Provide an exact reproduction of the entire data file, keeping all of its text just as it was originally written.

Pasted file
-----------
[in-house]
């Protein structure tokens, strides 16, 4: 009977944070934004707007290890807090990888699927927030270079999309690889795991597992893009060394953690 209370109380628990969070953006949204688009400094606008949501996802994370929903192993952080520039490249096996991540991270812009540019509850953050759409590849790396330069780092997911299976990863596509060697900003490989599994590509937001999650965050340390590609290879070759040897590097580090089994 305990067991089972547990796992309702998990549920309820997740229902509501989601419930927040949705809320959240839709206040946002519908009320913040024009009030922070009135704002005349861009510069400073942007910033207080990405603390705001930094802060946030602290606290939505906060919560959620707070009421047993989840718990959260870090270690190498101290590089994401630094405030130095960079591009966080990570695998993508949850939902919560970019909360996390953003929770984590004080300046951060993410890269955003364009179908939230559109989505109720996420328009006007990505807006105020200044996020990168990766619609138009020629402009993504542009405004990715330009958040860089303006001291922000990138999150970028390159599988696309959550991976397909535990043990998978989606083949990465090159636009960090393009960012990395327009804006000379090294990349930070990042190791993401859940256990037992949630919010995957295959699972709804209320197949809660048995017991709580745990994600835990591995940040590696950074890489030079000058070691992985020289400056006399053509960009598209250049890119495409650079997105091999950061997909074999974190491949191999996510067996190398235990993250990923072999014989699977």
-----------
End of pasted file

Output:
[in-house]
């Protein structure tokens, strides 16, 4: 009977944070934004707007290890807090990888699927927030270079999309690889795991597992893009060394953690 209370109380628990969070953006949204688009400094606008949501996802994370929903192993952080520039490249096996991540991270812009540019509850953050759409590849790396330069780092997911299976990863596509060697900003490989599994590509937001999650965050340390590609290879070759040897590097580090089994 305990067991089972547990796992309702998990549920309820997740229902509501989601419930927040949705809320959240839709206040946002519908009320913040024009009030922070009135704002005349861009510069400073942007910033207080990405603390705001930094802060946030602290606290939505906060919560959620707070009421047993989840718990959260870090270690190498101290590089994401630094405030130095960079591009966080990570695998993508949850939902919560970019909360996390953003929770984590004080300046951060993410890269955003364009179908939230559109989505109720996420328009006007990505807006105020200044996020990168990766619609138009020629402009993504542009405004990715330009958040860089303006001291922000990138999150970028390159599988696309959550991976397909535990043990998978989606083949990465090159636009960090393009960012990395327009804006000379090294990349930070990042190791993401859940256990037992949630919010995957295959699972709804209320197949809660048995017991709580745990994600835990591995940040590696950074890489030079000058070691992985020289400056006399053509960009598209250049890119495409650079997105091999950061997909074999974190491949191999996510067996190398235990993250990923072999014989699977």